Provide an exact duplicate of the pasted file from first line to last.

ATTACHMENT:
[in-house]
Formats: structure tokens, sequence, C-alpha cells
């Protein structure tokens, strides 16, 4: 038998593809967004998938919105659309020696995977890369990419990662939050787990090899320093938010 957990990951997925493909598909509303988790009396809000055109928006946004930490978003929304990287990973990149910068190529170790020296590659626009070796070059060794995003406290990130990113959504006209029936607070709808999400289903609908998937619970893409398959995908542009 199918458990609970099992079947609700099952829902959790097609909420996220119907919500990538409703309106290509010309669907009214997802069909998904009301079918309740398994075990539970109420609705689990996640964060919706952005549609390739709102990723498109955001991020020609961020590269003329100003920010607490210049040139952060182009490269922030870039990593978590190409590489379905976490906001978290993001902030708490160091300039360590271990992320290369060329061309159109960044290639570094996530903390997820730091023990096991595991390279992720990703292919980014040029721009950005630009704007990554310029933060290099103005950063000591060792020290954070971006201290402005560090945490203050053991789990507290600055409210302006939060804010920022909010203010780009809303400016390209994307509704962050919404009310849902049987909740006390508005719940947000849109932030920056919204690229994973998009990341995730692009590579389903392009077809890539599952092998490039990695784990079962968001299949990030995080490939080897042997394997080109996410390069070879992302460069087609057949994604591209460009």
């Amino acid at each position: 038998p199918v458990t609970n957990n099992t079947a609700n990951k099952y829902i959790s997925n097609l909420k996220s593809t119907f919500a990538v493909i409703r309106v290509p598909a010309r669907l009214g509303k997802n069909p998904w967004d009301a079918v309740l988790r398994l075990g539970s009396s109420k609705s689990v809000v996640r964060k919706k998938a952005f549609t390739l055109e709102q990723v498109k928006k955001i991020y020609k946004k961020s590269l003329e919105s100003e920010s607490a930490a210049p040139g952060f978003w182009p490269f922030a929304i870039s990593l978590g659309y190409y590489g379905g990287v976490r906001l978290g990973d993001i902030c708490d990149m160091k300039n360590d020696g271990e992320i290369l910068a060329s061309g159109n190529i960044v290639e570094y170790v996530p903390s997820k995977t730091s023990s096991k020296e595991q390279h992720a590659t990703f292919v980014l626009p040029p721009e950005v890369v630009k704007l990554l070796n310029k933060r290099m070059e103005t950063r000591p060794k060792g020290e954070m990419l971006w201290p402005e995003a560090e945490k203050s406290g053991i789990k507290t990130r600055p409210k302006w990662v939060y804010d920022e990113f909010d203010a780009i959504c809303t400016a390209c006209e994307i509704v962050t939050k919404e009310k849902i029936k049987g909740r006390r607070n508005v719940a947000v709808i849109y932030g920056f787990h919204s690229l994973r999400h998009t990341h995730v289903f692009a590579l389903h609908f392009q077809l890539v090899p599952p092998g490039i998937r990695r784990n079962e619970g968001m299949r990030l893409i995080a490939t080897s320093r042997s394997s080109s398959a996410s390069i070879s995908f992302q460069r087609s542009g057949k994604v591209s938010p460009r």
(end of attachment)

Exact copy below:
[in-house]
Formats: structure tokens, sequence, C-alpha cells
């Protein structure tokens, strides 16, 4: 038998593809967004998938919105659309020696995977890369990419990662939050787990090899320093938010 957990990951997925493909598909509303988790009396809000055109928006946004930490978003929304990287990973990149910068190529170790020296590659626009070796070059060794995003406290990130990113959504006209029936607070709808999400289903609908998937619970893409398959995908542009 199918458990609970099992079947609700099952829902959790097609909420996220119907919500990538409703309106290509010309669907009214997802069909998904009301079918309740398994075990539970109420609705689990996640964060919706952005549609390739709102990723498109955001991020020609961020590269003329100003920010607490210049040139952060182009490269922030870039990593978590190409590489379905976490906001978290993001902030708490160091300039360590271990992320290369060329061309159109960044290639570094996530903390997820730091023990096991595991390279992720990703292919980014040029721009950005630009704007990554310029933060290099103005950063000591060792020290954070971006201290402005560090945490203050053991789990507290600055409210302006939060804010920022909010203010780009809303400016390209994307509704962050919404009310849902049987909740006390508005719940947000849109932030920056919204690229994973998009990341995730692009590579389903392009077809890539599952092998490039990695784990079962968001299949990030995080490939080897042997394997080109996410390069070879992302460069087609057949994604591209460009």
């Amino acid at each position: 038998p199918v458990t609970n957990n099992t079947a609700n990951k099952y829902i959790s997925n097609l909420k996220s593809t119907f919500a990538v493909i409703r309106v290509p598909a010309r669907l009214g509303k997802n069909p998904w967004d009301a079918v309740l988790r398994l075990g539970s009396s109420k609705s689990v809000v996640r964060k919706k998938a952005f549609t390739l055109e709102q990723v498109k928006k955001i991020y020609k946004k961020s590269l003329e919105s100003e920010s607490a930490a210049p040139g952060f978003w182009p490269f922030a929304i870039s990593l978590g659309y190409y590489g379905g990287v976490r906001l978290g990973d993001i902030c708490d990149m160091k300039n360590d020696g271990e992320i290369l910068a060329s061309g159109n190529i960044v290639e570094y170790v996530p903390s997820k995977t730091s023990s096991k020296e595991q390279h992720a590659t990703f292919v980014l626009p040029p721009e950005v890369v630009k704007l990554l070796n310029k933060r290099m070059e103005t950063r000591p060794k060792g020290e954070m990419l971006w201290p402005e995003a560090e945490k203050s406290g053991i789990k507290t990130r600055p409210k302006w990662v939060y804010d920022e990113f909010d203010a780009i959504c809303t400016a390209c006209e994307i509704v962050t939050k919404e009310k849902i029936k049987g909740r006390r607070n508005v719940a947000v709808i849109y932030g920056f787990h919204s690229l994973r999400h998009t990341h995730v289903f692009a590579l389903h609908f392009q077809l890539v090899p599952p092998g490039i998937r990695r784990n079962e619970g968001m299949r990030l893409i995080a490939t080897s320093r042997s394997s080109s398959a996410s390069i070879s995908f992302q460069r087609s542009g057949k994604v591209s938010p460009r």